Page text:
Earlier this week Gov. Butch Otter announced he’s formed a political action committee. Local politicians feel it’s a way for the governor to influence voters, getting them to vote for candidates at the local and state level who agree with his philosophy.
“I think that’s what the PAC does, it buys support,” said Democratic legislator Roy Lacey.
Otter has created a stir with the announcement of his political action committee.
“Well, what if somebody wanted somebody else for governor?” said Bryan Smith, Region 7 chairman for the Idaho Republican Party. “In fact he had a challenger, Russ Fulcher ran for governor and got 44 percent of the vote. So what does that mean? He’s not going to support those people who do a great job informing their neighbors of what’s going on in the Republican Party because they’re a Russ Fulcher supporter?”
“It is a worry. It should be a worry to everyone in the state,” Lacey said. “PACs are very powerful and they’re used to push private agendas.”
“Throw a bunch of money, like independent money,” said former legislator Erik Simpson. “Thousands, 5, 10, 20 thousand dollars can affect the outcome of these races.”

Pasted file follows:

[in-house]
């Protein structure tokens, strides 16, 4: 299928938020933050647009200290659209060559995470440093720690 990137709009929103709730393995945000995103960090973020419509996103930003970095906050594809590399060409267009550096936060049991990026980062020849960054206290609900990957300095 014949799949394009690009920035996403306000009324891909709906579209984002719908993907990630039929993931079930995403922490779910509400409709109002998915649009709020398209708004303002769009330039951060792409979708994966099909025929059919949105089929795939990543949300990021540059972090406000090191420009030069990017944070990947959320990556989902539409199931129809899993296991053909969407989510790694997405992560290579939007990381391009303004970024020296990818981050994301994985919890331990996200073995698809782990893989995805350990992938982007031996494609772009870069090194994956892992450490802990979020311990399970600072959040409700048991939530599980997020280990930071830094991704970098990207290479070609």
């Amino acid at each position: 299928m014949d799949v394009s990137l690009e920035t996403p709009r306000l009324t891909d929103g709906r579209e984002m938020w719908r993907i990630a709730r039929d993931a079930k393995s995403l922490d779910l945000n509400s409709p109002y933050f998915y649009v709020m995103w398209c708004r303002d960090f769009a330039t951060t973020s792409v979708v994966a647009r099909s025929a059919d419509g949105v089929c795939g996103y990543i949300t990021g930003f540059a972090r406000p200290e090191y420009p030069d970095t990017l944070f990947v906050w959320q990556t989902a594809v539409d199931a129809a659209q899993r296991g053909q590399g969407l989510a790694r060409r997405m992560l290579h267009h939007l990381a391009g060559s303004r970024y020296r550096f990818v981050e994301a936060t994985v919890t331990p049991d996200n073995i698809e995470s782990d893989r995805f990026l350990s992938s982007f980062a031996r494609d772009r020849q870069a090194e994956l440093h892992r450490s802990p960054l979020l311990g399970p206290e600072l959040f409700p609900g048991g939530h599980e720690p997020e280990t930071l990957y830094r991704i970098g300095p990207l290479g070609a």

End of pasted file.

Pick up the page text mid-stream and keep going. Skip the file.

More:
Political leaders say it’s the governor putting his hands in politics he shouldn’t be.
“One would think he has enough on his plate serving as the chief executive of the state,” Smith said. “He should be filling appointments, coming up with legislative agenda. Instead he’s raising money for the grassroots political system.”
‘It’s almost nepotism, because you can choose your little family,” Lacey said. “If you spend enough money on a campaign you can sway the voters.”
Mark Hatch, the acting chairman of the Bonneville Democratic Party, said, “If they want to go after each other for favoritism, be my guest.”
Republicans and Democrats alike believe the OtterPAC would be a problem for the Idaho Legislature.
“I like the governor, I worked very well with him when I was a lawmaker,” Simpson said. “I contributed to his campaign, but I think this is not the best thing to do.”
“From my personal standpoint, yes, it is wrong for him to do this,” Lacey said. “He should be a servant of the people and he has not been.”
Lawmakers also worry because the PAC doesn’t have rules to it. Gov. Otter can build a political system with his own philosophy from the ground up.
“The moderate Republicans are the ones that need to worry about this,” Lacey said. “As the party moves farther and farther to the right, the state could be in real trouble.”
Gov. Otter will be holding his fundraiser for the PAC Jan. 9. There’s a minimum donation of $500 to participate.